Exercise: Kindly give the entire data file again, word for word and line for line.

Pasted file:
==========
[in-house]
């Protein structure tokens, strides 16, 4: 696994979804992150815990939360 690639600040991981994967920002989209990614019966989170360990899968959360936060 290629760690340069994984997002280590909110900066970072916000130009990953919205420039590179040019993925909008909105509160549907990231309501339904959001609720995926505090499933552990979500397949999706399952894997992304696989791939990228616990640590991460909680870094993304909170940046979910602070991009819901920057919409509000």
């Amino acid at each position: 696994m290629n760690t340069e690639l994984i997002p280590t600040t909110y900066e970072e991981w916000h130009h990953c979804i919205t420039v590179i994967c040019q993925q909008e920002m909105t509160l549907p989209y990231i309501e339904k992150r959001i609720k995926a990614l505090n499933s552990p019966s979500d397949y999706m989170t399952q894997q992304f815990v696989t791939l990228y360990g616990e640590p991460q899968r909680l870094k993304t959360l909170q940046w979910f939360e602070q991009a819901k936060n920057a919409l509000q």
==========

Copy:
[in-house]
């Protein structure tokens, strides 16, 4: 696994979804992150815990939360 690639600040991981994967920002989209990614019966989170360990899968959360936060 290629760690340069994984997002280590909110900066970072916000130009990953919205420039590179040019993925909008909105509160549907990231309501339904959001609720995926505090499933552990979500397949999706399952894997992304696989791939990228616990640590991460909680870094993304909170940046979910602070991009819901920057919409509000």
């Amino acid at each position: 696994m290629n760690t340069e690639l994984i997002p280590t600040t909110y900066e970072e991981w916000h130009h990953c979804i919205t420039v590179i994967c040019q993925q909008e920002m909105t509160l549907p989209y990231i309501e339904k992150r959001i609720k995926a990614l505090n499933s552990p019966s979500d397949y999706m989170t399952q894997q992304f815990v696989t791939l990228y360990g616990e640590p991460q899968r909680l870094k993304t959360l909170q940046w979910f939360e602070q991009a819901k936060n920057a919409l509000q």